It was with amazement that I read the letter from Patricia Rucker in the April 8 edition of The Chronicle. She purported to inform readers of my record during this year's regular legislative session, but she must have confused me with another delegate.
She said I "voted against every opportunity to relieve the taxpayers in any way," using as an example that I "voted against lowering the food tax by 1 percent." Beg pardon, but I did in fact vote for the bill that lowered the sales tax on food, so her entire statement is false. She also accused Delegate Tiffany Lawrence of the same thing, and that accusation is also false.
Ms. Rucker said neither Delegate Lawrence or I "could find it in their hearts to support seniors by passing a Homestead exemption." In fact, both Delegate Lawrence and I are on the record favoring an increase in the homestead exemption and have said so to the leadership of the House of Delegates. The leadership has chosen to not bring this matter to a vote because of too much opposition from other parts of the state (by both Democrats and Republicans).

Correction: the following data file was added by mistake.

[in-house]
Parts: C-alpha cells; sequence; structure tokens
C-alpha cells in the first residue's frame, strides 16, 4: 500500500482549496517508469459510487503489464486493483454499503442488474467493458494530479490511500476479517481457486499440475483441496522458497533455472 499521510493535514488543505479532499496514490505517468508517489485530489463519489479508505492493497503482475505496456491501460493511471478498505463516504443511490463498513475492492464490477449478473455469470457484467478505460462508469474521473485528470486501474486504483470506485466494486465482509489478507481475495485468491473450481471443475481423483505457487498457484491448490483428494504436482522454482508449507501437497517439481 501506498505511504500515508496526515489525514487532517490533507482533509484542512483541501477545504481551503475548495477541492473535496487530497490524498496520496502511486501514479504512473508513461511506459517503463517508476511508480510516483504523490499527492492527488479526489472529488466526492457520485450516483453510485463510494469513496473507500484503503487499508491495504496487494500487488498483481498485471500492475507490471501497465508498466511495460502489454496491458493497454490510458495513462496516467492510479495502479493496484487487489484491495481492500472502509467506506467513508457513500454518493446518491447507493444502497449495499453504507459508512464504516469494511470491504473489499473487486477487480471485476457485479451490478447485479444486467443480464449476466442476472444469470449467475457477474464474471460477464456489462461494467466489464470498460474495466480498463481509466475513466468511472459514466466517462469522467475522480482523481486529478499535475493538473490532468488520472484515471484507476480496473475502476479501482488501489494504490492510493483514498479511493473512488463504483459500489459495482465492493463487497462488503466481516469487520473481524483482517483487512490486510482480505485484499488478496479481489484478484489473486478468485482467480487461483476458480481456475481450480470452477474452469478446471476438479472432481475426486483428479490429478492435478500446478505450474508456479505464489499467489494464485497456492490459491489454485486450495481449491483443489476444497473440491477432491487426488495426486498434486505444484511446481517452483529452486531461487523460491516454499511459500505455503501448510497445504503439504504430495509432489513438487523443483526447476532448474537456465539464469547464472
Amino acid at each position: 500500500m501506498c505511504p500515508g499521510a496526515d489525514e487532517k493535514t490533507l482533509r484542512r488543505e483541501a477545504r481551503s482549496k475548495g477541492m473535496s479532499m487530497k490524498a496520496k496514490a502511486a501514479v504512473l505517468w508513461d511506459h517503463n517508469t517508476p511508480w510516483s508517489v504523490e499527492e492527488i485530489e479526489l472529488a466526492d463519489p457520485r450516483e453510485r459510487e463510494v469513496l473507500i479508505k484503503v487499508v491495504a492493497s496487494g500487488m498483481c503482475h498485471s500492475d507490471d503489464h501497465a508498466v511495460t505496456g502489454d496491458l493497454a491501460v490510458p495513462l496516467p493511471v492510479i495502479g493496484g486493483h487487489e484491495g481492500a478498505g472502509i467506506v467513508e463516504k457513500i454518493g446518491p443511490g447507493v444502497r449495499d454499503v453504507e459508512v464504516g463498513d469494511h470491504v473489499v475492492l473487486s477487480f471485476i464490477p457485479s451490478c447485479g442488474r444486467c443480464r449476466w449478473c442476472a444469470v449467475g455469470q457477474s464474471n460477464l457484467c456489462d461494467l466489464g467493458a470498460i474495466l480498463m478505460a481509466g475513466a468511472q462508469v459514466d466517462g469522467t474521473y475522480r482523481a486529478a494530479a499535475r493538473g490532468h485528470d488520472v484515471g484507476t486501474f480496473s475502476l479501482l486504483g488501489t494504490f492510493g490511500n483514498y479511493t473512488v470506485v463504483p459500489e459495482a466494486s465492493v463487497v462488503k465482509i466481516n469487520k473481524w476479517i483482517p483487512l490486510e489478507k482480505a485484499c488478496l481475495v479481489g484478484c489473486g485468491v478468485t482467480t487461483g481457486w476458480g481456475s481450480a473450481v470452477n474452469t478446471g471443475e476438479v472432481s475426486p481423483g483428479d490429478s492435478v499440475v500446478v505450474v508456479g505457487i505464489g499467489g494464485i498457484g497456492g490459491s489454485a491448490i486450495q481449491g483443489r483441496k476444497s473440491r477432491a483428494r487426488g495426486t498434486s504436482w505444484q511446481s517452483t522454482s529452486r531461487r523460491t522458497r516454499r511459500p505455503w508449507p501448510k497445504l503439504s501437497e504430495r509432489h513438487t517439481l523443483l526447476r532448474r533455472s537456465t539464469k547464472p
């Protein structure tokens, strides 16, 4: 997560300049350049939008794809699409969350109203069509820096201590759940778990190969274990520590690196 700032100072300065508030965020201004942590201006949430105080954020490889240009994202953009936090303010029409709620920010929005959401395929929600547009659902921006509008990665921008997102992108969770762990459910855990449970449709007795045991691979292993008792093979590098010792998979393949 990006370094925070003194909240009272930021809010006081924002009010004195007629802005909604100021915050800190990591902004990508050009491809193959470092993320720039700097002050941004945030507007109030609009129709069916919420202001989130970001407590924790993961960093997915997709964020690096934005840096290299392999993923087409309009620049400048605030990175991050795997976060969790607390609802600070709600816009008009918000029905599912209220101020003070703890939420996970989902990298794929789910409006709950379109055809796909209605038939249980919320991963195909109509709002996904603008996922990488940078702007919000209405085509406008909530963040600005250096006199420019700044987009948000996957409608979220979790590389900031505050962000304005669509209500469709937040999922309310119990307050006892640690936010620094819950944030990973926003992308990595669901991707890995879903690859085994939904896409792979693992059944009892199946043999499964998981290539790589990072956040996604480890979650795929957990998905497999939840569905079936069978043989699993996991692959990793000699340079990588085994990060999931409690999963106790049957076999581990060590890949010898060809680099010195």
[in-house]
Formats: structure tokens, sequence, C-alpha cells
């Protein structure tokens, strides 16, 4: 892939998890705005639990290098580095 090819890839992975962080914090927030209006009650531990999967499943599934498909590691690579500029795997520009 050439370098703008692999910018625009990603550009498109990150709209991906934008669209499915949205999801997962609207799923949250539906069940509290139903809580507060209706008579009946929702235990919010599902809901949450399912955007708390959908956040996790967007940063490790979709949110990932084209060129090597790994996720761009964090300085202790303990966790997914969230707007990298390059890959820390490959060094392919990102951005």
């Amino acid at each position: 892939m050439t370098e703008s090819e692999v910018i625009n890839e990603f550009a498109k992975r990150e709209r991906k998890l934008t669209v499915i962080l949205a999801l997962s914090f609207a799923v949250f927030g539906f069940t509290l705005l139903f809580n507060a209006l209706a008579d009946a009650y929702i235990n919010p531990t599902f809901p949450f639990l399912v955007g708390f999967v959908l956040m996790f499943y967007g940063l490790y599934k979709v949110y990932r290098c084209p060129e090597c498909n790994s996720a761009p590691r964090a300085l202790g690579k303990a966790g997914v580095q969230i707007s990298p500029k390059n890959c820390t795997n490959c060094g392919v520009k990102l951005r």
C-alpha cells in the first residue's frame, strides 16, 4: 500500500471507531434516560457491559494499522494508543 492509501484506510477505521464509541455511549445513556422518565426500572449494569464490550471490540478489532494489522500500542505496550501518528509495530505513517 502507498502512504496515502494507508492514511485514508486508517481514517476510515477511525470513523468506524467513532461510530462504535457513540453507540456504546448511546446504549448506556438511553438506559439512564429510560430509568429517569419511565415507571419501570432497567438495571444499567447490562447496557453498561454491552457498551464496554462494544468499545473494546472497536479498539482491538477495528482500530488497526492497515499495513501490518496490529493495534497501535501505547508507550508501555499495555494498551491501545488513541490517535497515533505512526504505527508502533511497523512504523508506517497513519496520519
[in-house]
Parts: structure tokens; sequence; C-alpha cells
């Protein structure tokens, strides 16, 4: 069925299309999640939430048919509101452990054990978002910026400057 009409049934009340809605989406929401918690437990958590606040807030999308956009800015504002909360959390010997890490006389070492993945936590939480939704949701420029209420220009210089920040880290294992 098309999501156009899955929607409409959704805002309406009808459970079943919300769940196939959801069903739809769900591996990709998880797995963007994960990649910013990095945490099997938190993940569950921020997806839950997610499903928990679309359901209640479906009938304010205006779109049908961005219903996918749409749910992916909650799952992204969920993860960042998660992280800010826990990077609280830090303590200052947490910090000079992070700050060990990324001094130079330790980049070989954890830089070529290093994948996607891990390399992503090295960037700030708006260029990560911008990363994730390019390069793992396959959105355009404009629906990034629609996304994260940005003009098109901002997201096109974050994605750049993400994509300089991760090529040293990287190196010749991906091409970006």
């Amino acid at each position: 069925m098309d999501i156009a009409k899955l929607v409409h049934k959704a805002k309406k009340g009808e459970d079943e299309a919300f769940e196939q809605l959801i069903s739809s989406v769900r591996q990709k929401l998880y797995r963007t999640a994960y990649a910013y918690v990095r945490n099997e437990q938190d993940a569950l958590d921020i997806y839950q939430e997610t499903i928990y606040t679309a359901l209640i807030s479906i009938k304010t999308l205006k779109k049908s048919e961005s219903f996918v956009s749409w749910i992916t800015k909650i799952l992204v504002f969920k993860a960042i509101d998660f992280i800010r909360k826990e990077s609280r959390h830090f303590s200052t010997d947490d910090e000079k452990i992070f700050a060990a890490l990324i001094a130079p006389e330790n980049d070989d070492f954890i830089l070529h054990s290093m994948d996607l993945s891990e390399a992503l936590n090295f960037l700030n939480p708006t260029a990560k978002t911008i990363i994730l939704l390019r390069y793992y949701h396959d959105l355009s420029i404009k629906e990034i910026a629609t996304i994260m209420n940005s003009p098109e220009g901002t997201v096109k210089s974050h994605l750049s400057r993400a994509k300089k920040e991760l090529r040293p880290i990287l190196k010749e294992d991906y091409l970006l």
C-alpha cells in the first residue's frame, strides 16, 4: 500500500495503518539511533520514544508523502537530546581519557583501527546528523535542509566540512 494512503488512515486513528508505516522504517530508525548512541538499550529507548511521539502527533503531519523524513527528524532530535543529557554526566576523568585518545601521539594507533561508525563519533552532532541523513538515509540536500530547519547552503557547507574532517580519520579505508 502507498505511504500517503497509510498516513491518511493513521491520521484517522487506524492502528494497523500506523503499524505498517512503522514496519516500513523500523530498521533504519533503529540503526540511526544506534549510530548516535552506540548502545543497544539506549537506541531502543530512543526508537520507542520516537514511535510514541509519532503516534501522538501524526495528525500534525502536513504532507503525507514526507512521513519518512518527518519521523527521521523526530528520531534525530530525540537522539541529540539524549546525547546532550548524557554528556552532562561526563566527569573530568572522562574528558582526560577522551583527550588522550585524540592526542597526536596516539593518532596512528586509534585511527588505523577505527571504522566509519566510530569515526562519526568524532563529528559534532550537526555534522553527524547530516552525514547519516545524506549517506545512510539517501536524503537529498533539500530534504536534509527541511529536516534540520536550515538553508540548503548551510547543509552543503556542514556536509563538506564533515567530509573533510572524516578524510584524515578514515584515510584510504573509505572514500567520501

Finally, she accuses me of "helping big corporations" because I voted to give "the private gaming industry over $100 million dollars (sic)" to help modernize equipment. I was opposed to this part of the bill in question, but that bill contained another provision which I believed to be necessary. The bill also removed the very low "cap" of $5 per bet on video slots. Competing "racinos" (racetracks with casinos) in other states have no such limit and our tracks should be on a level playing field with them. I accepted a provision I did not like to get something I think we need.
I don't mind being criticized for things I've actually done. But it troubles me when criticisms include serious distortions and outright falsehoods.